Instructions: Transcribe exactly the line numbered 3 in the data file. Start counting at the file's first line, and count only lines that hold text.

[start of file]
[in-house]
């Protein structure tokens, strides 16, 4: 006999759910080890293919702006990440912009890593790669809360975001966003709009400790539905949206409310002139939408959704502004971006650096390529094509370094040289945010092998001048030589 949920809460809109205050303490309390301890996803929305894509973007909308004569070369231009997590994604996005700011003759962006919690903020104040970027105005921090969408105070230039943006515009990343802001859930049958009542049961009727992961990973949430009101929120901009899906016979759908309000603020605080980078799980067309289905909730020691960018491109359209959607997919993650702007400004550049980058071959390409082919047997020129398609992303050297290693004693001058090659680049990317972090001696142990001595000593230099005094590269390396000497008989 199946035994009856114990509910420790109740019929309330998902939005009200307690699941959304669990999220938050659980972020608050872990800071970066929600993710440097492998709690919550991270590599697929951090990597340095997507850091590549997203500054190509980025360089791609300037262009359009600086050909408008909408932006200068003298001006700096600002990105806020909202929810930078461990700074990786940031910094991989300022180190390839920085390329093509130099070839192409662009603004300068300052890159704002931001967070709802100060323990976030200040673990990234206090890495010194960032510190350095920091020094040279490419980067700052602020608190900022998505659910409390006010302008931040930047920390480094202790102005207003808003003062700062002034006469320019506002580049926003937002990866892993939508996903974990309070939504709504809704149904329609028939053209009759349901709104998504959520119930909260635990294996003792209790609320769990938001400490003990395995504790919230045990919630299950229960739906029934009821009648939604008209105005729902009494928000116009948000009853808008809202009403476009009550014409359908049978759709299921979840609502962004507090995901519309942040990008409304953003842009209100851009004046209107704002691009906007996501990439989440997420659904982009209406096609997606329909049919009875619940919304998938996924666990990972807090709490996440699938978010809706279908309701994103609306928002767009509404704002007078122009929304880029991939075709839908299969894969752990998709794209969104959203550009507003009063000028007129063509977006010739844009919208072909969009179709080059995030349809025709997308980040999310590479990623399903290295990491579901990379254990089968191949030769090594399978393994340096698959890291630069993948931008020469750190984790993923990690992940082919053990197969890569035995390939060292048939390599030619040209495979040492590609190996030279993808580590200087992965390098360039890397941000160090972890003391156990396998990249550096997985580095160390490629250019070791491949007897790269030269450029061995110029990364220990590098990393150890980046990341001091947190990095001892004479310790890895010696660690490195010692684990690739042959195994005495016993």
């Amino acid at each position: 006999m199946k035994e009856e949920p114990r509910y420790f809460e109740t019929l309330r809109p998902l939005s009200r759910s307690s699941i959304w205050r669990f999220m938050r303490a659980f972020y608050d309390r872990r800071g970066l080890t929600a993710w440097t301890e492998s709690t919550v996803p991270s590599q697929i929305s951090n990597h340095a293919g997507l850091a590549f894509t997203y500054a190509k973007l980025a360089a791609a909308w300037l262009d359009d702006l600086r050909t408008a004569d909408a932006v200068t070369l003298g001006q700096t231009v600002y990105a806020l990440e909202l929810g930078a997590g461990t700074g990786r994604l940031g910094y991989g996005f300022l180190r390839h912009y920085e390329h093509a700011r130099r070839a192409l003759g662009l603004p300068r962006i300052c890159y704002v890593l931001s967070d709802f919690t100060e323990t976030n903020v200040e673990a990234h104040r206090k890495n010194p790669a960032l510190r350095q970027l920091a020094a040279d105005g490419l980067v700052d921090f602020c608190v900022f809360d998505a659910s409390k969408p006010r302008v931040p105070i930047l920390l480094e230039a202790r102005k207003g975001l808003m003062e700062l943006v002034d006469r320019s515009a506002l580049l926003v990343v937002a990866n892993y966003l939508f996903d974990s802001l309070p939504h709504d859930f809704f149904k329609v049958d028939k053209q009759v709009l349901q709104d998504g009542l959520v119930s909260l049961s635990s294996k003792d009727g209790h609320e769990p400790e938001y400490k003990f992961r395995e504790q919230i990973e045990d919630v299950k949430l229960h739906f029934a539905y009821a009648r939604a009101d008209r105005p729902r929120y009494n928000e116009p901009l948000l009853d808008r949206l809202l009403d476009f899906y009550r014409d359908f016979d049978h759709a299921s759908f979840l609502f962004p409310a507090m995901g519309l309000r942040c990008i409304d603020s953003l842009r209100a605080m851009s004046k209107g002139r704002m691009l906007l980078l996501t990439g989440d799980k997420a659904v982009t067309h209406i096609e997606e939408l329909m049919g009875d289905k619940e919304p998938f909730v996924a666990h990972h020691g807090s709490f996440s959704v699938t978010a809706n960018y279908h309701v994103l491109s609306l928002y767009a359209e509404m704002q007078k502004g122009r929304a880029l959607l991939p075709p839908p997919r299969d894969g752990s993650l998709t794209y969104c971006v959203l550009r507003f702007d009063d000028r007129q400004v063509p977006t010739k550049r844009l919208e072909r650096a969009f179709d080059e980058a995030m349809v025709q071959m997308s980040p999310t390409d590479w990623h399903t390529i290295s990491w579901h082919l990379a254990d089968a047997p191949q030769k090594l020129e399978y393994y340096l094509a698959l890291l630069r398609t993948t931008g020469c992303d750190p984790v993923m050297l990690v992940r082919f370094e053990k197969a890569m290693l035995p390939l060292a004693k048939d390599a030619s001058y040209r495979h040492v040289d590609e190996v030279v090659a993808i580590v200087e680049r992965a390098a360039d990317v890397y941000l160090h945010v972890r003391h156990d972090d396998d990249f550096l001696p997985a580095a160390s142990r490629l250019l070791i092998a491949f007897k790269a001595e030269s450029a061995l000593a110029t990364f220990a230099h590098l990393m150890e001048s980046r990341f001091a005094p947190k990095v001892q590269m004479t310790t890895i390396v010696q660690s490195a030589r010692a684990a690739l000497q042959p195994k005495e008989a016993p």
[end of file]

């Amino acid at each position: 006999m199946k035994e009856e949920p114990r509910y420790f809460e109740t019929l309330r809109p998902l939005s009200r759910s307690s699941i959304w205050r669990f999220m938050r303490a659980f972020y608050d309390r872990r800071g970066l080890t929600a993710w440097t301890e492998s709690t919550v996803p991270s590599q697929i929305s951090n990597h340095a293919g997507l850091a590549f894509t997203y500054a190509k973007l980025a360089a791609a909308w300037l262009d359009d702006l600086r050909t408008a004569d909408a932006v200068t070369l003298g001006q700096t231009v600002y990105a806020l990440e909202l929810g930078a997590g461990t700074g990786r994604l940031g910094y991989g996005f300022l180190r390839h912009y920085e390329h093509a700011r130099r070839a192409l003759g662009l603004p300068r962006i300052c890159y704002v890593l931001s967070d709802f919690t100060e323990t976030n903020v200040e673990a990234h104040r206090k890495n010194p790669a960032l510190r350095q970027l920091a020094a040279d105005g490419l980067v700052d921090f602020c608190v900022f809360d998505a659910s409390k969408p006010r302008v931040p105070i930047l920390l480094e230039a202790r102005k207003g975001l808003m003062e700062l943006v002034d006469r320019s515009a506002l580049l926003v990343v937002a990866n892993y966003l939508f996903d974990s802001l309070p939504h709504d859930f809704f149904k329609v049958d028939k053209q009759v709009l349901q709104d998504g009542l959520v119930s909260l049961s635990s294996k003792d009727g209790h609320e769990p400790e938001y400490k003990f992961r395995e504790q919230i990973e045990d919630v299950k949430l229960h739906f029934a539905y009821a009648r939604a009101d008209r105005p729902r929120y009494n928000e116009p901009l948000l009853d808008r949206l809202l009403d476009f899906y009550r014409d359908f016979d049978h759709a299921s759908f979840l609502f962004p409310a507090m995901g519309l309000r942040c990008i409304d603020s953003l842009r209100a605080m851009s004046k209107g002139r704002m691009l906007l980078l996501t990439g989440d799980k997420a659904v982009t067309h209406i096609e997606e939408l329909m049919g009875d289905k619940e919304p998938f909730v996924a666990h990972h020691g807090s709490f996440s959704v699938t978010a809706n960018y279908h309701v994103l491109s609306l928002y767009a359209e509404m704002q007078k502004g122009r929304a880029l959607l991939p075709p839908p997919r299969d894969g752990s993650l998709t794209y969104c971006v959203l550009r507003f702007d009063d000028r007129q400004v063509p977006t010739k550049r844009l919208e072909r650096a969009f179709d080059e980058a995030m349809v025709q071959m997308s980040p999310t390409d590479w990623h399903t390529i290295s990491w579901h082919l990379a254990d089968a047997p191949q030769k090594l020129e399978y393994y340096l094509a698959l890291l630069r398609t993948t931008g020469c992303d750190p984790v993923m050297l990690v992940r082919f370094e053990k197969a890569m290693l035995p390939l060292a004693k048939d390599a030619s001058y040209r495979h040492v040289d590609e190996v030279v090659a993808i580590v200087e680049r992965a390098a360039d990317v890397y941000l160090h945010v972890r003391h156990d972090d396998d990249f550096l001696p997985a580095a160390s142990r490629l250019l070791i092998a491949f007897k790269a001595e030269s450029a061995l000593a110029t990364f220990a230099h590098l990393m150890e001048s980046r990341f001091a005094p947190k990095v001892q590269m004479t310790t890895i390396v010696q660690s490195a030589r010692a684990a690739l000497q042959p195994k005495e008989a016993p």